The year, like no other we have seen, will, no doubt, require us to reflect on what really is needed for the next academic year. We all know too well that the cacophony of opinion and attitudes, theory and speculation circulating around the concept of catch-up and knowledge loss has been deafening of late. Perhaps to the point that our collective auditory response has been rendered defunct. As educators, more than most, we will be aware of the impact of the last eighteen months but, we also know, that repair is not always something that is grounded in the quickest and most immediate methodology. A plaster will stop a cut from bleeding but it alone won’t make it heal.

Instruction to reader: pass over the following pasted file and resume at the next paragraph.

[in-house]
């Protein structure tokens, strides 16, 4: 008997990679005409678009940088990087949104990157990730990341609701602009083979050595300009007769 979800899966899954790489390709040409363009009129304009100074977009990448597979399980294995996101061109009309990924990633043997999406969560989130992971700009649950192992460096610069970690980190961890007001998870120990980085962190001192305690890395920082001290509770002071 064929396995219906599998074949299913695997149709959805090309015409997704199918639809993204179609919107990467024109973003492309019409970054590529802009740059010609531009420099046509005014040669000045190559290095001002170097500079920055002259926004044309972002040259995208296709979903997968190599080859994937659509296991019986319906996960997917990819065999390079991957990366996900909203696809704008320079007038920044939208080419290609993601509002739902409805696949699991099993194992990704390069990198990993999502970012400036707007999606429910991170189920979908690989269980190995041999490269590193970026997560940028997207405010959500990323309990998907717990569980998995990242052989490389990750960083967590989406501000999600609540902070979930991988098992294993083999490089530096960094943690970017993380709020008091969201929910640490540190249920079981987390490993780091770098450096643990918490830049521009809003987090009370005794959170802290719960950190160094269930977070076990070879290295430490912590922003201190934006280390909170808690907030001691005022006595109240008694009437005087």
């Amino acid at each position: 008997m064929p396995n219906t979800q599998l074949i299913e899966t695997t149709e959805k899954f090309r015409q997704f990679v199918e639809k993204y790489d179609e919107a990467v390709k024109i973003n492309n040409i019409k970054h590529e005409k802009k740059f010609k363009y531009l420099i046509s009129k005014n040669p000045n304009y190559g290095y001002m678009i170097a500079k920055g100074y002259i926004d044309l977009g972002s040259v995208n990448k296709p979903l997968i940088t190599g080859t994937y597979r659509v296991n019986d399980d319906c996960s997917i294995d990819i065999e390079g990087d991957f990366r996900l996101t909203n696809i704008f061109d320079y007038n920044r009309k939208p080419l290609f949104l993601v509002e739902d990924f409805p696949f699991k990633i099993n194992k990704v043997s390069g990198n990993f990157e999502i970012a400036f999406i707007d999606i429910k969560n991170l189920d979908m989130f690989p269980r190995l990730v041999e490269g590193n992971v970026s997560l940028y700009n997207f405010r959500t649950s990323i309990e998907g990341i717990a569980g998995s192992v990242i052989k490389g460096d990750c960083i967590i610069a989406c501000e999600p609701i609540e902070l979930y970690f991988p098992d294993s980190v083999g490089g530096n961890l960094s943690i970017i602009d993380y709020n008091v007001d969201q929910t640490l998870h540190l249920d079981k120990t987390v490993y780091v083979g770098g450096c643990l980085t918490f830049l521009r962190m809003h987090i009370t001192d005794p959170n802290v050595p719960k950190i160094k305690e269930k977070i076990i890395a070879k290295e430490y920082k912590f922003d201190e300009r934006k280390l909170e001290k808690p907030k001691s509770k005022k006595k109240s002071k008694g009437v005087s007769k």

As educators, the few weeks and months that are left are those which will require us to make the most important plans. Possibly the most needed in a generation. The academic year of repair, sculpted and shaped in the routines of a new normal, will begin in earnest in September and the need to prepare the soil is now. Like those farmers who watch the weather, consider the historical impact of seasons past, we need to ensure we plan, not for the harvest we hope to reap but to ensure the seeds we planted, viewed on the first day back, were right, the weeds and dying matter from previous growth removed from the soil and the bed prepared for growing.
Whatever plants we offer to the ground now, we will nervously have to watch to see if they bare fruit, ripens to develop new growth or, unfortunately, like some decisions we make, never given the right conditions to germinate. Those seeds of strategy that we plant too soon, place in a pot which lacks nutrition and then fail to water either by neglecting the task of care ourselves or by never supplying the correct tools to those we have entrusted to maintain it. The garden is not an easy place to tend with just bare hands alone.